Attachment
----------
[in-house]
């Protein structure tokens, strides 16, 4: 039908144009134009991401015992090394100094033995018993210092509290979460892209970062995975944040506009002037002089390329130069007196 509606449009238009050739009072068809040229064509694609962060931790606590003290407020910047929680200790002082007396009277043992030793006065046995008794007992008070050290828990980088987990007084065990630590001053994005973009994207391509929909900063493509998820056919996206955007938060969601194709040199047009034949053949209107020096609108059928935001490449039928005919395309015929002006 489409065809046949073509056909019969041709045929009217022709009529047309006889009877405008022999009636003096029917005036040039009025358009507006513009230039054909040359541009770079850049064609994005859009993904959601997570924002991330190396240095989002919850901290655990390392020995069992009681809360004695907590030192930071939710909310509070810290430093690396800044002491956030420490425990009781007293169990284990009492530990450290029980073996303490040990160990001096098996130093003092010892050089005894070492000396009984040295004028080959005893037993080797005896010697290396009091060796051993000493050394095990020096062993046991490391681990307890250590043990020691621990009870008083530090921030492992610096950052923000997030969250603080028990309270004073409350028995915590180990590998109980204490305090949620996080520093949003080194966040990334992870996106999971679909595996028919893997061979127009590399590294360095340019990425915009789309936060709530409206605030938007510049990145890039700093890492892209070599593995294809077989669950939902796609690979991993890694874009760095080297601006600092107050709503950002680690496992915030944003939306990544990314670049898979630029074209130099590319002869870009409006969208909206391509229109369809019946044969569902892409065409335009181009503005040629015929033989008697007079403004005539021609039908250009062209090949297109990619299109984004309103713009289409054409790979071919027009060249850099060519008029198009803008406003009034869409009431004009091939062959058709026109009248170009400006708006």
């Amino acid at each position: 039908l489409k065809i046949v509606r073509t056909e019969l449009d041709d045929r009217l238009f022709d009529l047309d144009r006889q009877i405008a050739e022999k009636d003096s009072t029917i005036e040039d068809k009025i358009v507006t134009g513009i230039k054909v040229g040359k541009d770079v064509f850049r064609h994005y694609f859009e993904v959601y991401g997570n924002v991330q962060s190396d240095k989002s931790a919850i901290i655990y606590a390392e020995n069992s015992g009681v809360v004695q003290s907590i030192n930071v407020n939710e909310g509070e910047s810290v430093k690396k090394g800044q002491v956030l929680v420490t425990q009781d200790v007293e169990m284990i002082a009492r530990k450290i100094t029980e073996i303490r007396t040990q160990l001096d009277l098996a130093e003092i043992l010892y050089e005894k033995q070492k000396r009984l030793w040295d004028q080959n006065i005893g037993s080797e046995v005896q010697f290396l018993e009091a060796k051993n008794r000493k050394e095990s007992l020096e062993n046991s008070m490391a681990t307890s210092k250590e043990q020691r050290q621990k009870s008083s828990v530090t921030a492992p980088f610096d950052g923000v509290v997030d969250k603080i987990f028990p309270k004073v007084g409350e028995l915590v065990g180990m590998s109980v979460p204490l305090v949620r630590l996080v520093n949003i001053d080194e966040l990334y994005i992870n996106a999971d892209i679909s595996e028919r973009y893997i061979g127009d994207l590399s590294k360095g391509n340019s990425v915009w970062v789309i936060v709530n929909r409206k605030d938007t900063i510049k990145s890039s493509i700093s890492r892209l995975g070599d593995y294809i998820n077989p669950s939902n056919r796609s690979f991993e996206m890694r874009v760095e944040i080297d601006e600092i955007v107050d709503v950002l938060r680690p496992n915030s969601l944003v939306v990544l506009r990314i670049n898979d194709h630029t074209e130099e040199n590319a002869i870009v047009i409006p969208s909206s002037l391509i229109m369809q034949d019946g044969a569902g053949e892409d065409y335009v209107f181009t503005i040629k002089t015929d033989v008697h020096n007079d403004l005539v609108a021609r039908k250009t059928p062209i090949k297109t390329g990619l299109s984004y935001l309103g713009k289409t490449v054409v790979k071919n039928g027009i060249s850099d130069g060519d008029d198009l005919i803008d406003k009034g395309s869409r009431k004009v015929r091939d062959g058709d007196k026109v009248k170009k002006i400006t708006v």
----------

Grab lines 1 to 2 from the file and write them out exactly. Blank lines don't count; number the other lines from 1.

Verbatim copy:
[in-house]
């Protein structure tokens, strides 16, 4: 039908144009134009991401015992090394100094033995018993210092509290979460892209970062995975944040506009002037002089390329130069007196 509606449009238009050739009072068809040229064509694609962060931790606590003290407020910047929680200790002082007396009277043992030793006065046995008794007992008070050290828990980088987990007084065990630590001053994005973009994207391509929909900063493509998820056919996206955007938060969601194709040199047009034949053949209107020096609108059928935001490449039928005919395309015929002006 489409065809046949073509056909019969041709045929009217022709009529047309006889009877405008022999009636003096029917005036040039009025358009507006513009230039054909040359541009770079850049064609994005859009993904959601997570924002991330190396240095989002919850901290655990390392020995069992009681809360004695907590030192930071939710909310509070810290430093690396800044002491956030420490425990009781007293169990284990009492530990450290029980073996303490040990160990001096098996130093003092010892050089005894070492000396009984040295004028080959005893037993080797005896010697290396009091060796051993000493050394095990020096062993046991490391681990307890250590043990020691621990009870008083530090921030492992610096950052923000997030969250603080028990309270004073409350028995915590180990590998109980204490305090949620996080520093949003080194966040990334992870996106999971679909595996028919893997061979127009590399590294360095340019990425915009789309936060709530409206605030938007510049990145890039700093890492892209070599593995294809077989669950939902796609690979991993890694874009760095080297601006600092107050709503950002680690496992915030944003939306990544990314670049898979630029074209130099590319002869870009409006969208909206391509229109369809019946044969569902892409065409335009181009503005040629015929033989008697007079403004005539021609039908250009062209090949297109990619299109984004309103713009289409054409790979071919027009060249850099060519008029198009803008406003009034869409009431004009091939062959058709026109009248170009400006708006």